# Reverse current into DC/DC or LDO

Suppose we have a generic scheme like this in figure, in order to protect the inputs of a microcontroller or logic gates from overvoltage essentially. For instance now we're applying 10 V at the input, when I expect 3.3 V; assuming that the Schottky forward voltage is 0.3 V we have about 14 mA that goes into the supply rail 3.3 V, where the supply rail is provided by a DC/DC (24->3.3 V). We know the circuit of a DC/DC (figure below), and now my question is, how does the DC/DC react to this reverse current? Isn't the DCDC made for source current and not sink? And instead a LDO? How would it behaves? The question is valid also for higher current.

• How will your 24->3.3 V DC/DC see negative output current? Nov 29, 2023 at 10:38
• What do you mean? I'm wondering about current that goes into the ouput of DCDC Nov 29, 2023 at 10:48
• You could use a schottky which goes to a supply net provided directly from the raw 24V through a high ohm current limiting resistor, then attach a separate zener there to keep the voltage at a low level. Why involve the regulator at all? Keep in mind that in case the schottky Vfwd is 0.3V then that zener should be 3.0V. Nov 29, 2023 at 10:48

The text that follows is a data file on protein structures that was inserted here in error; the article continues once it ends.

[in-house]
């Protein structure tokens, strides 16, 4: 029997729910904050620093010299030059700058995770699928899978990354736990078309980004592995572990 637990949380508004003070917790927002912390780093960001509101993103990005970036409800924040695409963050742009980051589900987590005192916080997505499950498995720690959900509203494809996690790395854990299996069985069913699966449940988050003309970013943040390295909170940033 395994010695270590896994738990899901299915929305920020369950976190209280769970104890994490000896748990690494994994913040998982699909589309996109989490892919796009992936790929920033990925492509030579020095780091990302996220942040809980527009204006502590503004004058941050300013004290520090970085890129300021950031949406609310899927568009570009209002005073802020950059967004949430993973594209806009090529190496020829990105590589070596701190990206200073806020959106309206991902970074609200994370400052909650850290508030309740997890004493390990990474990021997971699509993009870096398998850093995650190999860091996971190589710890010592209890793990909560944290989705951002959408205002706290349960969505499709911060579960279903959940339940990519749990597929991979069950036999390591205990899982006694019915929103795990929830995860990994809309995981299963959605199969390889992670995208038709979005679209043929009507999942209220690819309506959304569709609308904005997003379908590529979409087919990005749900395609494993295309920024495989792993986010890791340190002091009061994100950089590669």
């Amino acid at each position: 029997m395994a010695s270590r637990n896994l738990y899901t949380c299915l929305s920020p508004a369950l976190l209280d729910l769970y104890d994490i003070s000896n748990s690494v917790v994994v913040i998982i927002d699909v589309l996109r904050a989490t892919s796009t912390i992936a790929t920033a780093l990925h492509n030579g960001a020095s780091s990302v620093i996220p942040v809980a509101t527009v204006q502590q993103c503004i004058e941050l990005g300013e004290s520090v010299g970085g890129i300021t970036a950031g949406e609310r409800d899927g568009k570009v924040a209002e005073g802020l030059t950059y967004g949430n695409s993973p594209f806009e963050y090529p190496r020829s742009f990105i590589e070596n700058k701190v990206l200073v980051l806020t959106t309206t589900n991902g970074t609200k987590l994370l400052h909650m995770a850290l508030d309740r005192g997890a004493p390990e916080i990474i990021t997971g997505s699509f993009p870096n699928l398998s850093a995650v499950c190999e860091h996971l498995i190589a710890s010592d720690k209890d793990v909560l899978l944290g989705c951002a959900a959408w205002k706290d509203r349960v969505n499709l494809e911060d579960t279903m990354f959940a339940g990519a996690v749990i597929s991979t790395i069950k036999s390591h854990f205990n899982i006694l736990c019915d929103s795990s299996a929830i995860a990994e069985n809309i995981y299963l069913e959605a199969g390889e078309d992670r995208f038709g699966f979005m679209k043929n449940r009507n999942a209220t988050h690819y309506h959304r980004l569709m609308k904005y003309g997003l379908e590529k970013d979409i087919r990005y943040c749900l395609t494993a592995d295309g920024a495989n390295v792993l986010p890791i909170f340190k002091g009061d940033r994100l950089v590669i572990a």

• Do you mean that your 10 V external control signal would supply current into your 3.3 V rail? If yes, then you have a point. With zero to little load on the 3.3 V rail and regular diode rectification on your DC/DC output, it would try to push up the 3.3 V to 10 - 0.3 V. If you have more than (10-(3.3+0.3)/470 = 13.6 mA load on your 3.3 V, you are safe. Add a Zener clamp at say 3.6 V on your 3.3 V rail? Nov 29, 2023 at 10:53
• ok, i got it, thank you. The zener clamp is a interesting solution, is intended to keep the voltage from rising too high when i have a little load, right? But But forcing a voltage higher than 3.3 would not cause problems to DCDC in someway? Nov 29, 2023 at 11:19